Testing is an essential step in ensuring the integrity of your flexible printed circuit boards. While there are many possible approaches to verifying the quality of both your raw materials and your finished products, guidelines from the Association Connecting Electronics Industries (IPC), such as IPC-6013, IPC-2223, and IP-FC-234 and their respective successors, are a good place to start.
First published in December 2013, IPC-6013C, “Qualification and Performance Specification for Flexible Printed Boards,” supersedes a number of previous IPC standards, including the original IPC-6013 from 1998. It specifies many different test methods for flex PCBs, including thermal, bend, and impedance testing. Also included are quality assurance provisions, such as sample test coupons and guidelines for acceptance and quality conformance tests. As of May 2015, a draft of IPC-6013D was already in the works.
Of course, the IPC offers much more than just the 6013C specification when it comes to processing flex PCB. For example, IPC-2223C, “Sectional Design Standard for Flexible Printed Boards,” provides guidance on selecting adhesive materials as well as connecting flex and rigid PCBs, with specific tips such as placing flex adhesives away from plated through-holes and vias. There is also IPC-FC-234, “Pressure Sensitive Adhesives Assembly Guidelines for Single-Sided and Double-Sided Flexible Printed Circuits,” for further reference.
Picking and following an IPC test method for flex PCBs
Circuit board testing is a very application- and environment-specific undertaking. There is no blanket, one-size-fits-all approach that will cover every possible flex PCB and use case. Aerospace and space applications, for instance, require a much more demanding process than their more consumer-oriented counterparts.
In a recent interview, flexible circuits expert Vern Solberg noted this situation but also outlined some general tips for getting started with flex PCB testing, such as using applicable IPC standards to see what level of product the design will qualify for. He also pointed out that the flex materials themselves, which are quite rugged, are never the mode of failure in the flex PCB. Instead, the real things to keep an eye on are the assembly process or issues outside the supplier’s realm.
Solberg highlighted the usefulness of IPC-2223 as well as IP-FC-234 in ensuring the best possible reliability for your flex PCBs. Following these standard guidelines, at least to some degree, gives you a solid framework for designing for a wide range of possible scenarios, from single metal flex to multilayer boards such as 6-layer flex PCBs that might not be all that flexible.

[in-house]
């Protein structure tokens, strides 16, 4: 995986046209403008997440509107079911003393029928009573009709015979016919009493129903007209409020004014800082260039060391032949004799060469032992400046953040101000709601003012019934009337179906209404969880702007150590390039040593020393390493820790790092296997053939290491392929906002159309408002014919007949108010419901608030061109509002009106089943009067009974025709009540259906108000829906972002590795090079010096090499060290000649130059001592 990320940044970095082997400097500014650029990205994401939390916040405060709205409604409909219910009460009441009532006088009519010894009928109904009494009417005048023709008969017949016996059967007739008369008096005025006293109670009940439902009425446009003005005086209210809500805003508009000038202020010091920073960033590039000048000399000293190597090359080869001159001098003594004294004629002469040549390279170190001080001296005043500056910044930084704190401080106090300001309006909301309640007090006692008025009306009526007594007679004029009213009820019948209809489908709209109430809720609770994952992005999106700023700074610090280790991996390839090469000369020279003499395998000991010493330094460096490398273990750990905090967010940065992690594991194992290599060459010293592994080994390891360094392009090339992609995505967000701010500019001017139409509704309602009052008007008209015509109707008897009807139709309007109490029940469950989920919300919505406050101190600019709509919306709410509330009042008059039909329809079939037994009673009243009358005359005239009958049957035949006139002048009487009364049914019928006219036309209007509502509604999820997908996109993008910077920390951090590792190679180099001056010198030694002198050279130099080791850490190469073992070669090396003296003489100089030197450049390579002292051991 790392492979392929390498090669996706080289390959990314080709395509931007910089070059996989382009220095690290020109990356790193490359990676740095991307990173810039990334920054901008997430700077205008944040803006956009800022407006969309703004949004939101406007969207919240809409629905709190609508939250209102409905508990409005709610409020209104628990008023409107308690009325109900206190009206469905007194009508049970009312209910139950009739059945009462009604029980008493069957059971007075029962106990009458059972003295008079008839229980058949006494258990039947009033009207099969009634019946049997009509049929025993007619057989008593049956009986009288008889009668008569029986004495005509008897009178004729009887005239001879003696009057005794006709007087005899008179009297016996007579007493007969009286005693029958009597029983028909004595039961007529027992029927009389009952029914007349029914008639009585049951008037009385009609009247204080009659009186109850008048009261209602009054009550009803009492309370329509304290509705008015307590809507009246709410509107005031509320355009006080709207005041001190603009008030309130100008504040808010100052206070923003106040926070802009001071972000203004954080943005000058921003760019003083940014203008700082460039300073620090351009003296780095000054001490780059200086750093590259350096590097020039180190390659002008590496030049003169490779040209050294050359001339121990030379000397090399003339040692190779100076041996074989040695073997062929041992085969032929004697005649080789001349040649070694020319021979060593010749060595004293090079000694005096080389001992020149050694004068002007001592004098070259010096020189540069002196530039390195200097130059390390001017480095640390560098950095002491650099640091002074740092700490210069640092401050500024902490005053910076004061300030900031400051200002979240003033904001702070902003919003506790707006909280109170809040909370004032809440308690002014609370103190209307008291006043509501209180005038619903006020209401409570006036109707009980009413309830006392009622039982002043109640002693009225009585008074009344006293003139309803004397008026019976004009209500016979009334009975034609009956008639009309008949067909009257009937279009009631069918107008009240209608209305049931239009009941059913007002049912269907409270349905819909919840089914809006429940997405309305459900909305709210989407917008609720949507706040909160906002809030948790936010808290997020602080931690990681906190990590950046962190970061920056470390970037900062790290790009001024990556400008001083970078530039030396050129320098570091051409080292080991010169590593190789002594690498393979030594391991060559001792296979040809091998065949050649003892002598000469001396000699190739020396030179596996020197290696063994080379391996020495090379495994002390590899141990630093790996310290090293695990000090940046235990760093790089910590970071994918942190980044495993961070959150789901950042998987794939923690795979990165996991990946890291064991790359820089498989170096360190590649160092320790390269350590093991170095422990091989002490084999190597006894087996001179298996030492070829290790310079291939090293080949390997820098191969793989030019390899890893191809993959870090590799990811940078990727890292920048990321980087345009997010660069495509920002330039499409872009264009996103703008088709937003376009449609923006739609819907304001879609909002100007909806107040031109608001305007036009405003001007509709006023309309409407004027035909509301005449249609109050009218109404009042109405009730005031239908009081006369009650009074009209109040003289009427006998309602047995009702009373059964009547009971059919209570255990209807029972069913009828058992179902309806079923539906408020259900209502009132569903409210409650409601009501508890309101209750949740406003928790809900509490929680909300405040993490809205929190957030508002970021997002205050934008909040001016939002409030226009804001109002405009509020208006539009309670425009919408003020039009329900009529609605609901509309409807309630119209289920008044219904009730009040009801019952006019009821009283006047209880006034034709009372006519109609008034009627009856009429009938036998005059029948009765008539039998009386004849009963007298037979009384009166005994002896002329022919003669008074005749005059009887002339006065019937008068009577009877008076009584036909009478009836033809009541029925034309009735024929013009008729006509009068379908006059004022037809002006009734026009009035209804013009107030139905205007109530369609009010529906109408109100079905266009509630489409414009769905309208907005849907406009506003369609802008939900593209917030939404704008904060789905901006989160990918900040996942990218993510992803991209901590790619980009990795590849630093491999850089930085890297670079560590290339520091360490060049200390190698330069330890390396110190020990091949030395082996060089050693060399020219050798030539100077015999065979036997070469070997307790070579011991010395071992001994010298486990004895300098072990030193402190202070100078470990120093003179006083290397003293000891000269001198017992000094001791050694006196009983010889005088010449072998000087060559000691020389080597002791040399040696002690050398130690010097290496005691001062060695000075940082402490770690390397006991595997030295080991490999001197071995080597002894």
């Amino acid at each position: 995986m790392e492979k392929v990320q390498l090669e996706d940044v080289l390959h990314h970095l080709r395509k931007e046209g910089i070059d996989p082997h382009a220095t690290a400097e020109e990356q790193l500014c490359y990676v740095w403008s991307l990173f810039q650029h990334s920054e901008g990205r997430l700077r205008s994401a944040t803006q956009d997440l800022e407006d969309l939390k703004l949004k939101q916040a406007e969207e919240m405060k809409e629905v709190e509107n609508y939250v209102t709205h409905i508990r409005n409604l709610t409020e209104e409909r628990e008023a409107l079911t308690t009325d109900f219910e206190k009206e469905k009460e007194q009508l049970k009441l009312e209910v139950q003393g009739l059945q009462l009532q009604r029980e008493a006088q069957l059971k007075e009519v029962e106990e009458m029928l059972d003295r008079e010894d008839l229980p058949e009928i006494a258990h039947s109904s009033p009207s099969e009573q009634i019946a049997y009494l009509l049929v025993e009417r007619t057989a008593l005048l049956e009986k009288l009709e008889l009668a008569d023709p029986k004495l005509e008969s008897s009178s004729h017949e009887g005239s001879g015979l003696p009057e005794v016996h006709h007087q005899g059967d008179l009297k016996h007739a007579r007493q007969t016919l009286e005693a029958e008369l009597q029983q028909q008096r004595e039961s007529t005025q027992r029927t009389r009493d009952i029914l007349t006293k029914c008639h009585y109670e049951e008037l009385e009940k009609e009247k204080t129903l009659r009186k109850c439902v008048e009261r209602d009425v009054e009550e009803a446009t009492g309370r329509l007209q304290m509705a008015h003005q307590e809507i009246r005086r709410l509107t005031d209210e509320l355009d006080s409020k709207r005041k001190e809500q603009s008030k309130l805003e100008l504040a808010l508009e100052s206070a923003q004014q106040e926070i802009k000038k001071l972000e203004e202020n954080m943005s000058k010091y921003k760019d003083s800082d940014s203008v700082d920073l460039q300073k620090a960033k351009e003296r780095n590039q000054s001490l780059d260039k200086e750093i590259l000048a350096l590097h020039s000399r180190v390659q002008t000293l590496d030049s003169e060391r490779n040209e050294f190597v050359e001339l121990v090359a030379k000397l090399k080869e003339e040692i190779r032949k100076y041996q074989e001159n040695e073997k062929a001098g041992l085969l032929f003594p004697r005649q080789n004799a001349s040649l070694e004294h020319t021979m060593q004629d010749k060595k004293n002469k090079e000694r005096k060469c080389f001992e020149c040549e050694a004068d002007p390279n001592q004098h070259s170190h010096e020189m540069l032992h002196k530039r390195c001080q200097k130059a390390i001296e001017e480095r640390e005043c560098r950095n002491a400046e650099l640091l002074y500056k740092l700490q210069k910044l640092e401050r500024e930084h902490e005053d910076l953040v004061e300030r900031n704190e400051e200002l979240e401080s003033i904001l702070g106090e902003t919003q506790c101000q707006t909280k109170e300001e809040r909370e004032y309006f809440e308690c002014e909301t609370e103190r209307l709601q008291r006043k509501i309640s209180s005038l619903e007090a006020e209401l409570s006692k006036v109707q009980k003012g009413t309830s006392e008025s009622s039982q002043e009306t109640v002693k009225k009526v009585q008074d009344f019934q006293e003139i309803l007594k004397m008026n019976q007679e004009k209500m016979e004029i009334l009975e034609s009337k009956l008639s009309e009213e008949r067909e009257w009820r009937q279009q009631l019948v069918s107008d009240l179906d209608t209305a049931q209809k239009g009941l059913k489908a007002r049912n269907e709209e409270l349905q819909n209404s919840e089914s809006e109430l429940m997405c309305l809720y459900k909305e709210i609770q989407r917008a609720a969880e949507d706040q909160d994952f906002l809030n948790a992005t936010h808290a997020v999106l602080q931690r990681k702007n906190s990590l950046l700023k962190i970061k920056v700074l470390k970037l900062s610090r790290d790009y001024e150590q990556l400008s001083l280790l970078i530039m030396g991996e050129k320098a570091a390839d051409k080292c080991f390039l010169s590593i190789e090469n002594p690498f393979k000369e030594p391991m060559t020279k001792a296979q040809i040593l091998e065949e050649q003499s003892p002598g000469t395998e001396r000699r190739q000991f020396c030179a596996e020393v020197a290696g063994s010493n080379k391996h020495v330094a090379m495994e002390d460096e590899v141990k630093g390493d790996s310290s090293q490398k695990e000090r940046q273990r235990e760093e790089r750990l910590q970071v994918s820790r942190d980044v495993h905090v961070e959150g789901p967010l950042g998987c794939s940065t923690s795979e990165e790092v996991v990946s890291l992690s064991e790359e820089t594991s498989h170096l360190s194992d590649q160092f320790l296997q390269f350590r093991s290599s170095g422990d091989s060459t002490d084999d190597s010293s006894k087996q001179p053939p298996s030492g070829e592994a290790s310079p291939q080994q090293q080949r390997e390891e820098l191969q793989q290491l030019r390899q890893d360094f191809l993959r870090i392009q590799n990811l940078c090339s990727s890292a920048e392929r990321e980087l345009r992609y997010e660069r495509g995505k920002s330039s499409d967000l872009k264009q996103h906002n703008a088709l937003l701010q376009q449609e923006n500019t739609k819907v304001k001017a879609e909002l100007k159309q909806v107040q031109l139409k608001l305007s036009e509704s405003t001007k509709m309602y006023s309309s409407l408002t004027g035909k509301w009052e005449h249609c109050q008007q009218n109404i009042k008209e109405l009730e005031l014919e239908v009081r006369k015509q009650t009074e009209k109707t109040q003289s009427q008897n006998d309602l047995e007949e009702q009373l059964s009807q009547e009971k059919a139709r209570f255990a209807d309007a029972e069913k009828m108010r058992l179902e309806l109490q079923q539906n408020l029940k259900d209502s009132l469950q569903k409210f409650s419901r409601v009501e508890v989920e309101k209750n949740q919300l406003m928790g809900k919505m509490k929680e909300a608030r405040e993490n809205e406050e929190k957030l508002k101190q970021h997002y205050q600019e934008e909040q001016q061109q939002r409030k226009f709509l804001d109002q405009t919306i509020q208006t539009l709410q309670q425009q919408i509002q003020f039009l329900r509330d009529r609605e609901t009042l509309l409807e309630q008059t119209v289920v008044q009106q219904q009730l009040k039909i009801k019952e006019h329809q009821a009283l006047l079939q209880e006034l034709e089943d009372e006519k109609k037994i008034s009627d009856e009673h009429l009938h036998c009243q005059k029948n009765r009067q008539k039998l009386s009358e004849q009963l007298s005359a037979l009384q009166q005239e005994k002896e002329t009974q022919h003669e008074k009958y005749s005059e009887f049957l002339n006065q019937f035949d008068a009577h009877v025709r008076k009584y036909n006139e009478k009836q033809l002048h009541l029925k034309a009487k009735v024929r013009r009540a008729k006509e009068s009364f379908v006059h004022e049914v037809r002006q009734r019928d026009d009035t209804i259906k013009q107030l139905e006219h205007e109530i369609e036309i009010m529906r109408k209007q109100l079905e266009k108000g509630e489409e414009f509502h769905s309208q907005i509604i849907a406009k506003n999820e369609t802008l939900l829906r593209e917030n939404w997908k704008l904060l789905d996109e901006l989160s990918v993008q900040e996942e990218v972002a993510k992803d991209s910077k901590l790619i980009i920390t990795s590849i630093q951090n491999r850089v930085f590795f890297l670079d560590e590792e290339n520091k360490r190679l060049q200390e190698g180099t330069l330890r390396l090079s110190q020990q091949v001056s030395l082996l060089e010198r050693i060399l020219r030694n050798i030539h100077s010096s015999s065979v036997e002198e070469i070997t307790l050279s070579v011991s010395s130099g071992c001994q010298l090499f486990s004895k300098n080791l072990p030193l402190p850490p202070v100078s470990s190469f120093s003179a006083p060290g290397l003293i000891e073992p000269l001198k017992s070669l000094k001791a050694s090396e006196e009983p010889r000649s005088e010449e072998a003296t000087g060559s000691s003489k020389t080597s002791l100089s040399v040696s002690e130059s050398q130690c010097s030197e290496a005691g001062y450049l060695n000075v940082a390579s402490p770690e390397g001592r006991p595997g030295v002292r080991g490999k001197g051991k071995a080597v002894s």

“At the very least, [the IPC guidelines] give you a good foundation in designing for reliability, things like how to build up your flex,” Solberg said. “Some people consider flex with metal on one surface, but what happens when it is metal on two surfaces and you have to go through an area that has to flex, where the material actually has to bend? How do you arrange your circuit on the flex so that you won’t have stresses or cracks in your copper? [The IPC] has a lot of different examples of that. If designers don’t have [the guidelines] in their libraries, then they should get that.”
Flex PCB tradeoffs and next steps
There is no denying that flex is less familiar territory than rigid for many designers (in fact, flex guidance was actually absent from IPC documentation until relatively recently), which makes use of the IPC guidelines all the more important throughout the design process. Simple designs, especially for teams that are newcomers to flex, are advisable in order to keep costs under control and also streamline the testing process.
IPC documents are widely available and should be utilized as needed to support your design. Solberg suggests avoiding “working in a closet” (that is, don’t isolate yourself from your supplier and from available resources like design guides) and be sure to learn from the community and communicate with others. Changes are continually being made to the IPC guidelines—e.g., fine-tuning and new guidance on things like minimum bend radius and folding—but the basic structure from one version to the next is largely the same.
Sierra Circuits provides a wide range of fast, high-quality flex PCB services. Find out more on our main flex PCB page as you get started in your design and testing process.
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